Bucket filling is fun and easy to do. It doesn’t matter how young or old you are. It doesn’t cost money. It doesn’t take much time and remember when you fill someone else’s bucket you fill someone else’s too.
But, you can also dip into a bucket and take out some good feelings. You dip into a bucket when you make fun of someone, when you say or do mean things, or even when you ignore someone.
That’s being a bucket-dipper.
A bully is a bucket dipper.
A bucket dipper says or does mean things
that make other feel bad.
Many bucket dippers have an empty bucket.
They think that they can fill their own bucket
by dipping into someone else’s…
But that will never work.
You never fill your own bucket when you dip into
someone else’s.
But guess what…
When you fill someone’s bucket, You fill your own bucket too! You feel good when you help other feel good.

All day long, we are either filling up or dipping into each other’s buckets by what we say and what we do. Try to fill a bucket and see what happens. Tell someone you love them.  It fills their buckets right up.

Just remember that everyone carries an invisible bucket, and think of what you can say or do to fill it.

Me talking now (I was sort of summarizing):
"Here are some ideas for you.
You could smile and say “Hi!” to the bus driver.  He has a bucket too.
Invite the new kid at school to play with you.  He has a bucket too.
Write a thank you note to your teacher. Offer to make dinner for your mom. Or tell the mailman he has cool shoes.  Guess what? They all have buckets too!
Buy someone a gift. Tell a stranger you think they are awesome. Tell a friend you like their clothes. Invite a new friend to hang out with your friends.  Did you guess?  They all have buckets too."

(The girls were really giggling at this point)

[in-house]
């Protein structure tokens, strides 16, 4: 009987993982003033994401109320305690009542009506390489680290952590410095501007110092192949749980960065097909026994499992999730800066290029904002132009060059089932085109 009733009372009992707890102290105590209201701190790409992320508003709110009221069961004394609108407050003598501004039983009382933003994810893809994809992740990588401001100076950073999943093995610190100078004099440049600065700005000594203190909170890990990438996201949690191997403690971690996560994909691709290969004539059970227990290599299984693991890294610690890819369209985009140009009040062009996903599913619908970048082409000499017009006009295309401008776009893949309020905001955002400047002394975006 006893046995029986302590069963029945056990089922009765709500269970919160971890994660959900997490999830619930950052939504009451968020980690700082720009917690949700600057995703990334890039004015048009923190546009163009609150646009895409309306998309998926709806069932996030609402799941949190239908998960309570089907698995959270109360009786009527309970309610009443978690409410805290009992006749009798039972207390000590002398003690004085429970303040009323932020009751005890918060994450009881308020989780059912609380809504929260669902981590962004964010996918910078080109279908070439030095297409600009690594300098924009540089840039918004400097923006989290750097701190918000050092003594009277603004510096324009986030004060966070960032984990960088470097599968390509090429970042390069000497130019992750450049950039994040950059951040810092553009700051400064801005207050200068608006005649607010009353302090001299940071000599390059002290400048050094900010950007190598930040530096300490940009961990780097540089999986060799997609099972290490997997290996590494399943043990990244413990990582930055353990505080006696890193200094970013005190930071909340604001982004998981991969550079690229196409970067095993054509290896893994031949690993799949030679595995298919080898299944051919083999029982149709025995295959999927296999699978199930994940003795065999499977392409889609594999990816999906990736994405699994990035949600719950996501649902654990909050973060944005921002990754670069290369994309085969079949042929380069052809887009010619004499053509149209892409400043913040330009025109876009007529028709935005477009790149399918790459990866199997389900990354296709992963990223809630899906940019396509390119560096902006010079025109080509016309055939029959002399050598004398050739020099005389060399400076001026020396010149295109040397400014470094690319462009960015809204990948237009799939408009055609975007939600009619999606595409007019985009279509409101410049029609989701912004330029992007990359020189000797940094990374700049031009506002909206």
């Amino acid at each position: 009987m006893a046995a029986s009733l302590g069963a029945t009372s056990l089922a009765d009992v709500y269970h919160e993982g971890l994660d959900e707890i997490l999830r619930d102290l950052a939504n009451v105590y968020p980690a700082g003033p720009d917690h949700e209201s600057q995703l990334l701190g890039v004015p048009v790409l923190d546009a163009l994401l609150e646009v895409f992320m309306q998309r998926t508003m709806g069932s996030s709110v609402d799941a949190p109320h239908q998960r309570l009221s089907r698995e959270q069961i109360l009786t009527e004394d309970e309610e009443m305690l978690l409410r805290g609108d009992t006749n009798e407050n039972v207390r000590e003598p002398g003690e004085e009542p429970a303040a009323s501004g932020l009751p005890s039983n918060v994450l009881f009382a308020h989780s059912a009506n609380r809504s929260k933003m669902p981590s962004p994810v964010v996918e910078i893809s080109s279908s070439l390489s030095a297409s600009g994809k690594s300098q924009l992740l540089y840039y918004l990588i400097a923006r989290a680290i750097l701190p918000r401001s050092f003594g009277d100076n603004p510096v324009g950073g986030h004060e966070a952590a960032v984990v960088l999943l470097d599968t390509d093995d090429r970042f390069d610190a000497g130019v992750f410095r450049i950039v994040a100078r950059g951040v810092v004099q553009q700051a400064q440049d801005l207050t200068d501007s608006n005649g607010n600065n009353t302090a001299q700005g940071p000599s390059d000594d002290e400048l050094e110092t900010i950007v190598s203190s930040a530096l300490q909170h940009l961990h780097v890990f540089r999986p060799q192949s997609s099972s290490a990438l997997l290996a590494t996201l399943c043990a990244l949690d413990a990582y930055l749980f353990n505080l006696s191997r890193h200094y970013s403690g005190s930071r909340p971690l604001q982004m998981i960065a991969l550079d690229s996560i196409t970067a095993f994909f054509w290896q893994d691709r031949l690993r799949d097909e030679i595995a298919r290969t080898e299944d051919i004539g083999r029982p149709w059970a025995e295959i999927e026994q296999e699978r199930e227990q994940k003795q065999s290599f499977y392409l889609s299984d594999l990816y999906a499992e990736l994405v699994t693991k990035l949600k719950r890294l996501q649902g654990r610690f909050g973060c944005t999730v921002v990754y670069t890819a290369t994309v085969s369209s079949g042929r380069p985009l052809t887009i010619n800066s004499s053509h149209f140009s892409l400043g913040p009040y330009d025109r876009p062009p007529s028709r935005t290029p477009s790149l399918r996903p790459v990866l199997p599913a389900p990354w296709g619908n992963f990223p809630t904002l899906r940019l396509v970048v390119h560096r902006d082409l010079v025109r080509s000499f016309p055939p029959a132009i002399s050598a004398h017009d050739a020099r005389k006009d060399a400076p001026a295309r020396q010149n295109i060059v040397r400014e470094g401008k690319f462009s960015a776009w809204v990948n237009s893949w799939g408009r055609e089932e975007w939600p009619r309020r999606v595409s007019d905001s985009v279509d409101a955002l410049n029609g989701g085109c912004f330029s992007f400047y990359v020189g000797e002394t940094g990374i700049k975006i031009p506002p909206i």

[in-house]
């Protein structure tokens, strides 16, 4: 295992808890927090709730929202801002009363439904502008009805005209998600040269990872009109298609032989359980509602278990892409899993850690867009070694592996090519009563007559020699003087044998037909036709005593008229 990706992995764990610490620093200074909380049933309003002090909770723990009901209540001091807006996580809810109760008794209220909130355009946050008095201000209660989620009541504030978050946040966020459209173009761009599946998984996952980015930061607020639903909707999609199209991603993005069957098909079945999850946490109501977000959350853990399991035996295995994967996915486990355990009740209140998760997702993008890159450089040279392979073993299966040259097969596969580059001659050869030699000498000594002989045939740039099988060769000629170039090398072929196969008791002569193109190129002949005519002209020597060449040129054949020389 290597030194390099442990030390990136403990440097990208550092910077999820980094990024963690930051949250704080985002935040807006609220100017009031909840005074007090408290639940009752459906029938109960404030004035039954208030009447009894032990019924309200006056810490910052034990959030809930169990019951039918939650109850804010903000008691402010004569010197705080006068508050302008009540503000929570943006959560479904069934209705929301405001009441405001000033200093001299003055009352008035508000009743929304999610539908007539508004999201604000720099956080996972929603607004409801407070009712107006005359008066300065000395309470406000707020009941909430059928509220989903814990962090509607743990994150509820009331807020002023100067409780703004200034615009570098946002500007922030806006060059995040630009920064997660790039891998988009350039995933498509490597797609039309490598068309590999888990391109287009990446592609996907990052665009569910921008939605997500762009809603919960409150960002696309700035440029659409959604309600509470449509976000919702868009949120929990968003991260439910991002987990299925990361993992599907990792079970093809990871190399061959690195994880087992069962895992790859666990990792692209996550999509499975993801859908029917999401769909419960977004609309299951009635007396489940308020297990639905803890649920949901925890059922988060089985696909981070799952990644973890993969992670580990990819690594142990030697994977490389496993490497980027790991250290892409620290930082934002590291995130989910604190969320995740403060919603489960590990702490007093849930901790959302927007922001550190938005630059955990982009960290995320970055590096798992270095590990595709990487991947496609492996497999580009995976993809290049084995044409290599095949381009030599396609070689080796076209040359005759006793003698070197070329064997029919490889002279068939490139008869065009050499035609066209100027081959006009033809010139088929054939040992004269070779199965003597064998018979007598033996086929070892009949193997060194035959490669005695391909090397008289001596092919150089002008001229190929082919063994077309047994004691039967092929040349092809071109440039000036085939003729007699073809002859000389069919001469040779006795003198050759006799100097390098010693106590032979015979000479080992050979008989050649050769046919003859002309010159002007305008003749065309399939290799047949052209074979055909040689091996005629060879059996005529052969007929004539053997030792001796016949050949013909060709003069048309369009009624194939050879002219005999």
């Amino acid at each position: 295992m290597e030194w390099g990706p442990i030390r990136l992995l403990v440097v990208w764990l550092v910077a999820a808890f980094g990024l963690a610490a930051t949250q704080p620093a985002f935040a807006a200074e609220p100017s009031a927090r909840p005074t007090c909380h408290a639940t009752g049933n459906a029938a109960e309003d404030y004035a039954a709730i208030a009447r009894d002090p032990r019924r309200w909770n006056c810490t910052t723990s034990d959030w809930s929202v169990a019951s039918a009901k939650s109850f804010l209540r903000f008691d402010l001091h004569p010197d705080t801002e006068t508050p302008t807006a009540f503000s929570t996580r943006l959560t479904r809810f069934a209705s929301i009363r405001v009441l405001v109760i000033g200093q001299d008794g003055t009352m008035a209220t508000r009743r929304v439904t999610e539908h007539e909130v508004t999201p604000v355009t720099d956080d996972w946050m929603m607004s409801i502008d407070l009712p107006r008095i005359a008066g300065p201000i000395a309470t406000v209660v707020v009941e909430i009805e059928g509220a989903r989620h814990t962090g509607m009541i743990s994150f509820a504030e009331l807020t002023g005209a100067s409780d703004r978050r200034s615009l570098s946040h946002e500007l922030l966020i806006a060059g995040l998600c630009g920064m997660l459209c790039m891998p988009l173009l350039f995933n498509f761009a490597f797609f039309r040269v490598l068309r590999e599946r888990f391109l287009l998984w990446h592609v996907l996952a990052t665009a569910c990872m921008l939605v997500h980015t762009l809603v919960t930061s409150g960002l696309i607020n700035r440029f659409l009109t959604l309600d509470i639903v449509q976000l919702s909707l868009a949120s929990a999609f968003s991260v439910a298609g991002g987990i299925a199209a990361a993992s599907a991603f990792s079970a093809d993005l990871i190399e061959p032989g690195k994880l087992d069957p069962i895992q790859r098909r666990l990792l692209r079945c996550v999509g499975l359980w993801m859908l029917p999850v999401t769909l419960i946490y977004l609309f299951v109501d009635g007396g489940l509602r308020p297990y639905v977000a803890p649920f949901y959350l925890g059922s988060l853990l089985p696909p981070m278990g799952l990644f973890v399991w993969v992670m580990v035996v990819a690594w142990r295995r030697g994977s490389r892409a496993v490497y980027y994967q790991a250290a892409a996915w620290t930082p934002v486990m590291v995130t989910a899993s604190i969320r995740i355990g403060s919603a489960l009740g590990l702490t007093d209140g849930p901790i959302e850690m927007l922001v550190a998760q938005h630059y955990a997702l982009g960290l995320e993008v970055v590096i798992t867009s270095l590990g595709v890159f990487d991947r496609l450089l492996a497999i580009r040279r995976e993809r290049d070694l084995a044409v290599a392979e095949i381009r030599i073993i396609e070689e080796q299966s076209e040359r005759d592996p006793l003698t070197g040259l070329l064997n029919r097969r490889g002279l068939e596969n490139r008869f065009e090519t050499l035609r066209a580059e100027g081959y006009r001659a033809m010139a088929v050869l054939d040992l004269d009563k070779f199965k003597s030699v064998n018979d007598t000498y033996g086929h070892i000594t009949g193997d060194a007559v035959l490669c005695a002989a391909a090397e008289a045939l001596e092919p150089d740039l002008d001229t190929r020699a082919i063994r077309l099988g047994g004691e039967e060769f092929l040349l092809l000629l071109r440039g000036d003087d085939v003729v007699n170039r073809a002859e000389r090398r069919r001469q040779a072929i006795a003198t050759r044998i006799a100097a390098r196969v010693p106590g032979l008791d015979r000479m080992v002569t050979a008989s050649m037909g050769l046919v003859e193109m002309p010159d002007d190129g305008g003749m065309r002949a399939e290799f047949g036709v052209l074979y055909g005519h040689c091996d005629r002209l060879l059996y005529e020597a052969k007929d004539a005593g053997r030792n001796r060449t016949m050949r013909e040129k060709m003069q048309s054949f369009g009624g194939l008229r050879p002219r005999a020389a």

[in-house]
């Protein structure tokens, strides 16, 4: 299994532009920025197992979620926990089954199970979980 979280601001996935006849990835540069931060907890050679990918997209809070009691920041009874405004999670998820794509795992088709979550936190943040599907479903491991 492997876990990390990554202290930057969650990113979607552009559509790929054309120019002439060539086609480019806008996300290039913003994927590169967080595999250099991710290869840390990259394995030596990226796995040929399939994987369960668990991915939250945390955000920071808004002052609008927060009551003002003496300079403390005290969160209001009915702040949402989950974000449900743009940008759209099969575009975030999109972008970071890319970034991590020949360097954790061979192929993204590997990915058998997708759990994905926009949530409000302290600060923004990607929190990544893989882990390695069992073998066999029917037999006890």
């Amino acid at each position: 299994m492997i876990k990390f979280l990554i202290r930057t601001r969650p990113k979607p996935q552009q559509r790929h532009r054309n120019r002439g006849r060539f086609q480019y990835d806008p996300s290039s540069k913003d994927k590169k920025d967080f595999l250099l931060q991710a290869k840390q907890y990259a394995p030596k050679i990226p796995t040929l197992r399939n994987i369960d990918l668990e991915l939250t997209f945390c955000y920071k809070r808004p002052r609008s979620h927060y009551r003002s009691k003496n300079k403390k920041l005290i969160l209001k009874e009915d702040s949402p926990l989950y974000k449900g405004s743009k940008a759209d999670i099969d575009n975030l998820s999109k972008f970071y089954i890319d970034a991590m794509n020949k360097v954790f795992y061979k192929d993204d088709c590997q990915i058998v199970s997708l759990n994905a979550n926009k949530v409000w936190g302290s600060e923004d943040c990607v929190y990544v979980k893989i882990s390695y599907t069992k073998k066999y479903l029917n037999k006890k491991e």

So, why not decide to be a bucket filler today and every day? Just start each day by saying to yourself, “I’m going to do something to fill someone’s bucket today.”
And the end of the day ask yourself, “Did I fill a bucket today?”


5.  Story Time
I have a few stories for you and you decide if these people were bucket fillers or bucket dippers...


Dog Food Story (From the book The Others by Brent Jorgenson)
(I printed out the story and cut two paragraphs apart and had people take turns reading the story.  It helped keep their interest.)

  "In a testimony meeting I attended not long ago, at the, very end of the service, a girl arose and made her way to the front of the room where she stood for long moments in silence, her lips trembling and her eyes overflowing. At last, when she had her emotions under control, she related to the congregation the following experience: "Some three years previously, while her father was stationed with the military in Germany, he had made a thorough study of the principles of the gospel and at length had joined the Church. Within a year he was transferred back to the States, and his family settled in Maryland, where they immediately affiliated with one of the local wards.

"This young woman, in her teens, found that there were four other girls in the ward her age, and with great expectations she looked forward to a close association with them as they all grew in the knowledge of her so-recently reemphasized gospel. "Yet she was to discover, quickly and painfully, that the girls in her new ward had a totally different idea about things. They were a close group, their families were long-time residents, their fathers held important ward and stake positions, and they could see no need to disrupt their unity and established pattern of living by becoming friends with an 'army brat,' as they called her.

"At first the girls were subtle in their persecutions, snickering when she was brave enough to make a comment in class, ignoring her when she spoke to them, and turning as a group and walking away laughing whenever she approached.  "For a time she tried to ignore their rudeness, assuming that it was because she was new in the ward. She felt that with a little time they would all become good friends. It seemed, though, that she was wrong. Time seemed merely to aggravate and intensify the problems.